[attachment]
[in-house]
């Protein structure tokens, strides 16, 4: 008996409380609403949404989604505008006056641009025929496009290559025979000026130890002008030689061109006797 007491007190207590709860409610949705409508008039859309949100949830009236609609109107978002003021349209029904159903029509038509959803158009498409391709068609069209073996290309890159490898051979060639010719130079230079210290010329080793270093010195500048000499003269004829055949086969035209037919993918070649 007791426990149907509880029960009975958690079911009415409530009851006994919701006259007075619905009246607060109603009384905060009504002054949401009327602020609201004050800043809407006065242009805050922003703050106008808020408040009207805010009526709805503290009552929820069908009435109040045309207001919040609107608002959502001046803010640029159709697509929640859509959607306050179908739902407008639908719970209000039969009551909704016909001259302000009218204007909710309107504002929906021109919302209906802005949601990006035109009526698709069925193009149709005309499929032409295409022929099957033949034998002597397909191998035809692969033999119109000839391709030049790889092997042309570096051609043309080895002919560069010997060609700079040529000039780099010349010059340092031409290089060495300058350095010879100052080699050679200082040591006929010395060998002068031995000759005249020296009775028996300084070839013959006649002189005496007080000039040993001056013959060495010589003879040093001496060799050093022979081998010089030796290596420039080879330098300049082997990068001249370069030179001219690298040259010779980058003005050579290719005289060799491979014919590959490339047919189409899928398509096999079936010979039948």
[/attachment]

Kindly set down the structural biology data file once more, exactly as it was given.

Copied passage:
[in-house]
């Protein structure tokens, strides 16, 4: 008996409380609403949404989604505008006056641009025929496009290559025979000026130890002008030689061109006797 007491007190207590709860409610949705409508008039859309949100949830009236609609109107978002003021349209029904159903029509038509959803158009498409391709068609069209073996290309890159490898051979060639010719130079230079210290010329080793270093010195500048000499003269004829055949086969035209037919993918070649 007791426990149907509880029960009975958690079911009415409530009851006994919701006259007075619905009246607060109603009384905060009504002054949401009327602020609201004050800043809407006065242009805050922003703050106008808020408040009207805010009526709805503290009552929820069908009435109040045309207001919040609107608002959502001046803010640029159709697509929640859509959607306050179908739902407008639908719970209000039969009551909704016909001259302000009218204007909710309107504002929906021109919302209906802005949601990006035109009526698709069925193009149709005309499929032409295409022929099957033949034998002597397909191998035809692969033999119109000839391709030049790889092997042309570096051609043309080895002919560069010997060609700079040529000039780099010349010059340092031409290089060495300058350095010879100052080699050679200082040591006929010395060998002068031995000759005249020296009775028996300084070839013959006649002189005496007080000039040993001056013959060495010589003879040093001496060799050093022979081998010089030796290596420039080879330098300049082997990068001249370069030179001219690298040259010779980058003005050579290719005289060799491979014919590959490339047919189409899928398509096999079936010979039948």